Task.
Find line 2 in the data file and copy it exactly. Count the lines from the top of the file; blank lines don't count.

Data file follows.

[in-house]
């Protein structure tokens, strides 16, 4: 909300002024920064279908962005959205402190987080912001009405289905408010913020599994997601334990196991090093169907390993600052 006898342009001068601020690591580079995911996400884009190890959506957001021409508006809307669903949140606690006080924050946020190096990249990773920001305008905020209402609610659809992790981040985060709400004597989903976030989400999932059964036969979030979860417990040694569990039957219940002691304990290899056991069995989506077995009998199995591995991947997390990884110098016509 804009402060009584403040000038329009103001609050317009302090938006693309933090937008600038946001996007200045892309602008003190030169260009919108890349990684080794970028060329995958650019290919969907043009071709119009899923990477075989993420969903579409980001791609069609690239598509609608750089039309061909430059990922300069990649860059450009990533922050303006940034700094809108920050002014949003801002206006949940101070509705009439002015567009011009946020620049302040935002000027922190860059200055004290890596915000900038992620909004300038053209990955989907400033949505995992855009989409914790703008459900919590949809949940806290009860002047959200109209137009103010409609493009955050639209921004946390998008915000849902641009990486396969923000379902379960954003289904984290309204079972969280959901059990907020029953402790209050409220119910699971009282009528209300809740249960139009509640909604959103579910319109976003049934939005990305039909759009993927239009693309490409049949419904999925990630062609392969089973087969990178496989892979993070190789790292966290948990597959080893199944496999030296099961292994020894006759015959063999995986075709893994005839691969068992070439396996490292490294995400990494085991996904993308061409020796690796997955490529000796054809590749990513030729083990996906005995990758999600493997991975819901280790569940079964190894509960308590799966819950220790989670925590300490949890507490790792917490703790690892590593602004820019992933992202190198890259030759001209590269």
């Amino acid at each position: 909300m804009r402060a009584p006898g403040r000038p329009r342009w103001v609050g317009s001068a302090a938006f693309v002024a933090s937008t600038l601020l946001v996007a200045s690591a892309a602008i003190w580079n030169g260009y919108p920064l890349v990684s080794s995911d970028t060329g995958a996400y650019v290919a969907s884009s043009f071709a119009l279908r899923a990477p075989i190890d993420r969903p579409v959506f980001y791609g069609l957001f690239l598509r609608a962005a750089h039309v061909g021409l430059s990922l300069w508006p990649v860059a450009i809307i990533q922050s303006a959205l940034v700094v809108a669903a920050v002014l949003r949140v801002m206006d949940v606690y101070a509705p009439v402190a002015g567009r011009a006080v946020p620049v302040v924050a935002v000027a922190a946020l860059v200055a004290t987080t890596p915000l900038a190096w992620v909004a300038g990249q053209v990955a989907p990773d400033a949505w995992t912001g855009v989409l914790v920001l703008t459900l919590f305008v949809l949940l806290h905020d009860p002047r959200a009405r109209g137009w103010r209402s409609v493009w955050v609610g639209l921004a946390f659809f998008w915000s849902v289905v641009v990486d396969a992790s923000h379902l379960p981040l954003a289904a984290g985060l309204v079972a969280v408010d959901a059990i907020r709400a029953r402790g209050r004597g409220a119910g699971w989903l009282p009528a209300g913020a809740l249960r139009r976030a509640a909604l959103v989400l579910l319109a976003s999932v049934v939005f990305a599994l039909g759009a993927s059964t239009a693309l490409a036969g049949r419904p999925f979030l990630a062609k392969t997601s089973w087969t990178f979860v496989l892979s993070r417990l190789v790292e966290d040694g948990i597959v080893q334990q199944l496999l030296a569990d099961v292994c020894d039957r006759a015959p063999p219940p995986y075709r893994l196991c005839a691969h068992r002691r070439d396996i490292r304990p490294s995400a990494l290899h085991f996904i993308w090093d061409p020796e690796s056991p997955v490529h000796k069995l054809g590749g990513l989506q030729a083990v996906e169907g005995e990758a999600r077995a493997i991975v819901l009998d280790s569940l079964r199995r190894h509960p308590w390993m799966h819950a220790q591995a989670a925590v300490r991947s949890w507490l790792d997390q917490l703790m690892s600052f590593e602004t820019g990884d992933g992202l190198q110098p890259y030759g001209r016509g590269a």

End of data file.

């Protein structure tokens, strides 16, 4: 909300002024920064279908962005959205402190987080912001009405289905408010913020599994997601334990196991090093169907390993600052 006898342009001068601020690591580079995911996400884009190890959506957001021409508006809307669903949140606690006080924050946020190096990249990773920001305008905020209402609610659809992790981040985060709400004597989903976030989400999932059964036969979030979860417990040694569990039957219940002691304990290899056991069995989506077995009998199995591995991947997390990884110098016509 804009402060009584403040000038329009103001609050317009302090938006693309933090937008600038946001996007200045892309602008003190030169260009919108890349990684080794970028060329995958650019290919969907043009071709119009899923990477075989993420969903579409980001791609069609690239598509609608750089039309061909430059990922300069990649860059450009990533922050303006940034700094809108920050002014949003801002206006949940101070509705009439002015567009011009946020620049302040935002000027922190860059200055004290890596915000900038992620909004300038053209990955989907400033949505995992855009989409914790703008459900919590949809949940806290009860002047959200109209137009103010409609493009955050639209921004946390998008915000849902641009990486396969923000379902379960954003289904984290309204079972969280959901059990907020029953402790209050409220119910699971009282009528209300809740249960139009509640909604959103579910319109976003049934939005990305039909759009993927239009693309490409049949419904999925990630062609392969089973087969990178496989892979993070190789790292966290948990597959080893199944496999030296099961292994020894006759015959063999995986075709893994005839691969068992070439396996490292490294995400990494085991996904993308061409020796690796997955490529000796054809590749990513030729083990996906005995990758999600493997991975819901280790569940079964190894509960308590799966819950220790989670925590300490949890507490790792917490703790690892590593602004820019992933992202190198890259030759001209590269």